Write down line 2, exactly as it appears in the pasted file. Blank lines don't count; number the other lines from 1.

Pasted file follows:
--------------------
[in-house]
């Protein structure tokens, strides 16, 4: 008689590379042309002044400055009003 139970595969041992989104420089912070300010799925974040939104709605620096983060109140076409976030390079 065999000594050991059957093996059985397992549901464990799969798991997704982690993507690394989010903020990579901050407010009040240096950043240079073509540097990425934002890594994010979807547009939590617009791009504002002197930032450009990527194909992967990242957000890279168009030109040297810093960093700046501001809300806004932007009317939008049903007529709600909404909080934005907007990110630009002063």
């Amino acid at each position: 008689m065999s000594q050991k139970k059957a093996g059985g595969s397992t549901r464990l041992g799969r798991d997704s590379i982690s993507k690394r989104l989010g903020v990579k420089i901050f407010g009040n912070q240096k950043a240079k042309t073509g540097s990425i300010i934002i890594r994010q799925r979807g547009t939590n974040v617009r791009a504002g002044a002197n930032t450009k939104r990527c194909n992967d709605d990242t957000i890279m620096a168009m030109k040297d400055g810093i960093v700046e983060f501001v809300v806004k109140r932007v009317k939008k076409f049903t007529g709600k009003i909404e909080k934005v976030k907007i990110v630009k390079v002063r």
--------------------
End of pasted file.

């Protein structure tokens, strides 16, 4: 008689590379042309002044400055009003 139970595969041992989104420089912070300010799925974040939104709605620096983060109140076409976030390079 065999000594050991059957093996059985397992549901464990799969798991997704982690993507690394989010903020990579901050407010009040240096950043240079073509540097990425934002890594994010979807547009939590617009791009504002002197930032450009990527194909992967990242957000890279168009030109040297810093960093700046501001809300806004932007009317939008049903007529709600909404909080934005907007990110630009002063």